- Pros: No contracts; cheap unlimited plans; bring your own phone
- Cons: AT&T dead areas with no service; reported subpar customer service
is a newer wireless carrier that operates with GSM SIM cards. For added flexibility, customers can choose from dozens of plan combinations that can save them money. The company also offers 24/7 customer service including email and chat help, no contracts, no hidden fees, and no surcharges. Since there is no commitment, you can try US Mobile without a large financial risk.
Adding one line to your plan costs just $4 per month, and adding up to 100 minutes is only an additional $3. For data, you’ll pay more incrementally starting at $2 for 100 MB .
- Network details: US Mobile uses the T-Mobile network
- Average bill: $15 per month
- Pros: No contracts; cheap flexible plans; bring your own phone
- Cons: Some areas may have limited service
is another discount provider with a wide range of pay-as-you-go plans available for cost-conscious consumers. Plans with unlimited data, talk and text with unlimited high speed data start at just $50 per month. All Virgin Mobile plans are also contract-free, which means you can switch between plans or shop around for another provider at any time. Better yet, you can usually bring your own phone.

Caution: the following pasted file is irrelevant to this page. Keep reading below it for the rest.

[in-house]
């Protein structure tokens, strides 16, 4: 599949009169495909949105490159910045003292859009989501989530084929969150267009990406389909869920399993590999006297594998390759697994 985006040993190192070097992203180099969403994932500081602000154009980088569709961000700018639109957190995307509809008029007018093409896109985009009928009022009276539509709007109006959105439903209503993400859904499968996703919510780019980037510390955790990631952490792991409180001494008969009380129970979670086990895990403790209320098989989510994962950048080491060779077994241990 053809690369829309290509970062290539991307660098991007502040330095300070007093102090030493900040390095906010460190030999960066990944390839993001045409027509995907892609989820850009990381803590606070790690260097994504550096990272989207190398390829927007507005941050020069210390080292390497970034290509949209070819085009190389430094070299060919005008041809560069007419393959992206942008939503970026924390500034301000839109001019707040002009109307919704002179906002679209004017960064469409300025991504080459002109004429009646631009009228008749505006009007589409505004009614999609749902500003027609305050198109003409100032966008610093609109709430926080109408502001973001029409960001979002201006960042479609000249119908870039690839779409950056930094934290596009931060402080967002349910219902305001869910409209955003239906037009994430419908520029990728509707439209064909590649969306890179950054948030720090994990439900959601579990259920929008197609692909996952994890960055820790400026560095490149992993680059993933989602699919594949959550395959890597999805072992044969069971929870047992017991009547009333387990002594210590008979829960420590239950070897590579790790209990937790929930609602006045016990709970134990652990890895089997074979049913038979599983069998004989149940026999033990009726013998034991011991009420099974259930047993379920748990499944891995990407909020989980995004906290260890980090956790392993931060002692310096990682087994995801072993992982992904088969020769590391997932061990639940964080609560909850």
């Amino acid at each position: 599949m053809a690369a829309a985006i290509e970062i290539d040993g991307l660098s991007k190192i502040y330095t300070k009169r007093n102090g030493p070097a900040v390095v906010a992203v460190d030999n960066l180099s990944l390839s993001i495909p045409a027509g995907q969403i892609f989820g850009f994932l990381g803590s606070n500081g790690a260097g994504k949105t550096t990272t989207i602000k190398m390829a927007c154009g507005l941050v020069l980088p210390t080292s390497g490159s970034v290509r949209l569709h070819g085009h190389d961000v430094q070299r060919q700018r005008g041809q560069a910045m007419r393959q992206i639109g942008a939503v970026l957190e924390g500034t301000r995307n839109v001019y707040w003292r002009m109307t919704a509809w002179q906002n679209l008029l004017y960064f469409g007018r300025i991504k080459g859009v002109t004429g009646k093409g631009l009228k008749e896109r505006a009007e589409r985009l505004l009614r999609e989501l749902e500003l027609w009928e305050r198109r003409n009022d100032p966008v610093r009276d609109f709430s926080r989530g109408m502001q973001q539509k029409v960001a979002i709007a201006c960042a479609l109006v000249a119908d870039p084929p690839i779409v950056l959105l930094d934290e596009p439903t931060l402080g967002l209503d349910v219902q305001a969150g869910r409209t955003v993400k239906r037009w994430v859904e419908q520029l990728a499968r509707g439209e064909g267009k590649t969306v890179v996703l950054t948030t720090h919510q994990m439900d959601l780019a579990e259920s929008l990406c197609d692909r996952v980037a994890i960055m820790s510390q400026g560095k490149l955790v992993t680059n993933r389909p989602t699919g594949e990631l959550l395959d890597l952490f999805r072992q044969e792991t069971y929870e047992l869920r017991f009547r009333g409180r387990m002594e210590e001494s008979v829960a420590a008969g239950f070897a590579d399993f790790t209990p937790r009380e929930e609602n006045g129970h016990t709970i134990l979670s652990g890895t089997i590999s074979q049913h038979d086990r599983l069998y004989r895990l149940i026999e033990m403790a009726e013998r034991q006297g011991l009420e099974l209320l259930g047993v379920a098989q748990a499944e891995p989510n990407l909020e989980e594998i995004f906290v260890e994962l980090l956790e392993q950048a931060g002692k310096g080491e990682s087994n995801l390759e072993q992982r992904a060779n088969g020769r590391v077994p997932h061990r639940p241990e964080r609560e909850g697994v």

- Network details: Virgin Mobile uses the Sprint network
- Average bill: $40 per month
- Pros: No contracts; unlimited plans
- Cons: Not all phones will work with these plans
is another low-cost provider offering no contract plans that operate on the Sprint network. Unlimited talk, text, and 3 gigs of 4G LTE data plans start at just $35 per month, and the most expensive plan Boost Mobile offers includes unlimited gigs of data unlimited talk and text for only $50 per month.
Although you can’t bring your own phone, offerings include a wide range of Android devices super affordable basic options from makers like Samsung, Kyocera, Motorola, and LG. In addition to its monthly unlimited plans, Boost Mobile also offers daily unlimited plans with no contract for as little as $2 per day.
- Network details: Boost Mobile uses the Sprint network
- Average bill: $35 per month
- Pros: No contracts; unlimited monthly and even daily plans
- Cons: Must purchase a Boost Mobile phone, although inexpensive options start at around $20
Straight Talk Wireless
Straight Talk Wireless is a no-contract, discount provider that offers phones and plans through local Wal-Mart stores and online. Plans with unlimited talk and text 10GB of high-speed data cost just $45 per month, and Straight Talk will even let you bring your own phone. Free phones are offered with some monthly plan options, however. In addition to cell phones, Straight Talk also offers mobile hot spots and discount home phones.
- Network details: Straight Talk uses the T-Mobile,Verizon, and Sprint networks
- Average bill: $45 per month